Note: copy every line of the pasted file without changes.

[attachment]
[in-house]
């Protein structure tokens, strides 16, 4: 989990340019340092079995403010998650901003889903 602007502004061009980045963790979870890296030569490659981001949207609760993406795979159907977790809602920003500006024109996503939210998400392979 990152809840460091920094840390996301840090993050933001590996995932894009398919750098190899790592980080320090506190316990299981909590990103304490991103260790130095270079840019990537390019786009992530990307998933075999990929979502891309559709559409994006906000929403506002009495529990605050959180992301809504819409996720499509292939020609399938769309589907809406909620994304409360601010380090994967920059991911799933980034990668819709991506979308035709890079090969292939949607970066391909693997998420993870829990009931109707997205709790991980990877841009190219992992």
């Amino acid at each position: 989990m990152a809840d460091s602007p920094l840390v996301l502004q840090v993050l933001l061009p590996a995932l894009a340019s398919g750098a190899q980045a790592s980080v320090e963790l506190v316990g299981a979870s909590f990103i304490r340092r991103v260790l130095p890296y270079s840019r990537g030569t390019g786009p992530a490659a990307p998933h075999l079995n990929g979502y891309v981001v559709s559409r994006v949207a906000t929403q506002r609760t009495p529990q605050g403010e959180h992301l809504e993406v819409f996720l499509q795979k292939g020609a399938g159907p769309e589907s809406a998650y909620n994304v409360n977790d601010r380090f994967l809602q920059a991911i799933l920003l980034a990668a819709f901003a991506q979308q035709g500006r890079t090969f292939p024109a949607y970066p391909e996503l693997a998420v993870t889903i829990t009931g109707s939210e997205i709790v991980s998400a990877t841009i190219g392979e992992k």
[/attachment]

[in-house]
């Protein structure tokens, strides 16, 4: 989990340019340092079995403010998650901003889903 602007502004061009980045963790979870890296030569490659981001949207609760993406795979159907977790809602920003500006024109996503939210998400392979 990152809840460091920094840390996301840090993050933001590996995932894009398919750098190899790592980080320090506190316990299981909590990103304490991103260790130095270079840019990537390019786009992530990307998933075999990929979502891309559709559409994006906000929403506002009495529990605050959180992301809504819409996720499509292939020609399938769309589907809406909620994304409360601010380090994967920059991911799933980034990668819709991506979308035709890079090969292939949607970066391909693997998420993870829990009931109707997205709790991980990877841009190219992992």
């Amino acid at each position: 989990m990152a809840d460091s602007p920094l840390v996301l502004q840090v993050l933001l061009p590996a995932l894009a340019s398919g750098a190899q980045a790592s980080v320090e963790l506190v316990g299981a979870s909590f990103i304490r340092r991103v260790l130095p890296y270079s840019r990537g030569t390019g786009p992530a490659a990307p998933h075999l079995n990929g979502y891309v981001v559709s559409r994006v949207a906000t929403q506002r609760t009495p529990q605050g403010e959180h992301l809504e993406v819409f996720l499509q795979k292939g020609a399938g159907p769309e589907s809406a998650y909620n994304v409360n977790d601010r380090f994967l809602q920059a991911i799933l920003l980034a990668a819709f901003a991506q979308q035709g500006r890079t090969f292939p024109a949607y970066p391909e996503l693997a998420v993870t889903i829990t009931g109707s939210e997205i709790v991980s998400a990877t841009i190219g392979e992992k």